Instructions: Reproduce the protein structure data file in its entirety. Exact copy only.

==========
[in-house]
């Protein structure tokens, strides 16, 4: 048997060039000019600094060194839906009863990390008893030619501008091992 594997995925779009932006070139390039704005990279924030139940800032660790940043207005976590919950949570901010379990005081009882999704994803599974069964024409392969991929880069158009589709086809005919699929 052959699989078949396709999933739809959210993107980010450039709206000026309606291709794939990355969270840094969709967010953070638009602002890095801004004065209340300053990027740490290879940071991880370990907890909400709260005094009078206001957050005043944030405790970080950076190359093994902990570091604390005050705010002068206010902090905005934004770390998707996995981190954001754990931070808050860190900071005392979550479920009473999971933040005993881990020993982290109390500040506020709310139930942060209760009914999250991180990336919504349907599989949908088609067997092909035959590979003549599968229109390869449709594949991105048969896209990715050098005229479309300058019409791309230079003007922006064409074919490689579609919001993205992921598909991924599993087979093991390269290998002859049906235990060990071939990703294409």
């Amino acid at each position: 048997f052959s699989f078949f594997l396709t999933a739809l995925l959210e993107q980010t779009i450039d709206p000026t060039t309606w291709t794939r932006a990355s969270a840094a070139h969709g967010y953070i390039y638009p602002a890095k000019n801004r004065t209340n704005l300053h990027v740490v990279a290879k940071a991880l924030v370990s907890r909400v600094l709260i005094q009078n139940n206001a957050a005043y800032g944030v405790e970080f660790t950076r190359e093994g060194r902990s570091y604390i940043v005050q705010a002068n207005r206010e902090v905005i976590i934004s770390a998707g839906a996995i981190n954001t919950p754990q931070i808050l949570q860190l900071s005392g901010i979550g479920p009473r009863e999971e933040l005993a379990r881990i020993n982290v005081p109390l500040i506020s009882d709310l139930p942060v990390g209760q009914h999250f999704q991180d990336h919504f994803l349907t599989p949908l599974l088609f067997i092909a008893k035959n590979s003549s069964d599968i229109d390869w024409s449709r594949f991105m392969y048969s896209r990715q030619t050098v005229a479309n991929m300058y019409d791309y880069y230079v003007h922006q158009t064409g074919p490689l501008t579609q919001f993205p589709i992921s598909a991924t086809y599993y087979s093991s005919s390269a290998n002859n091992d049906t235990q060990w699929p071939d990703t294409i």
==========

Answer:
[in-house]
């Protein structure tokens, strides 16, 4: 048997060039000019600094060194839906009863990390008893030619501008091992 594997995925779009932006070139390039704005990279924030139940800032660790940043207005976590919950949570901010379990005081009882999704994803599974069964024409392969991929880069158009589709086809005919699929 052959699989078949396709999933739809959210993107980010450039709206000026309606291709794939990355969270840094969709967010953070638009602002890095801004004065209340300053990027740490290879940071991880370990907890909400709260005094009078206001957050005043944030405790970080950076190359093994902990570091604390005050705010002068206010902090905005934004770390998707996995981190954001754990931070808050860190900071005392979550479920009473999971933040005993881990020993982290109390500040506020709310139930942060209760009914999250991180990336919504349907599989949908088609067997092909035959590979003549599968229109390869449709594949991105048969896209990715050098005229479309300058019409791309230079003007922006064409074919490689579609919001993205992921598909991924599993087979093991390269290998002859049906235990060990071939990703294409």
């Amino acid at each position: 048997f052959s699989f078949f594997l396709t999933a739809l995925l959210e993107q980010t779009i450039d709206p000026t060039t309606w291709t794939r932006a990355s969270a840094a070139h969709g967010y953070i390039y638009p602002a890095k000019n801004r004065t209340n704005l300053h990027v740490v990279a290879k940071a991880l924030v370990s907890r909400v600094l709260i005094q009078n139940n206001a957050a005043y800032g944030v405790e970080f660790t950076r190359e093994g060194r902990s570091y604390i940043v005050q705010a002068n207005r206010e902090v905005i976590i934004s770390a998707g839906a996995i981190n954001t919950p754990q931070i808050l949570q860190l900071s005392g901010i979550g479920p009473r009863e999971e933040l005993a379990r881990i020993n982290v005081p109390l500040i506020s009882d709310l139930p942060v990390g209760q009914h999250f999704q991180d990336h919504f994803l349907t599989p949908l599974l088609f067997i092909a008893k035959n590979s003549s069964d599968i229109d390869w024409s449709r594949f991105m392969y048969s896209r990715q030619t050098v005229a479309n991929m300058y019409d791309y880069y230079v003007h922006q158009t064409g074919p490689l501008t579609q919001f993205p589709i992921s598909a991924t086809y599993y087979s093991s005919s390269a290998n002859n091992d049906t235990q060990w699929p071939d990703t294409i």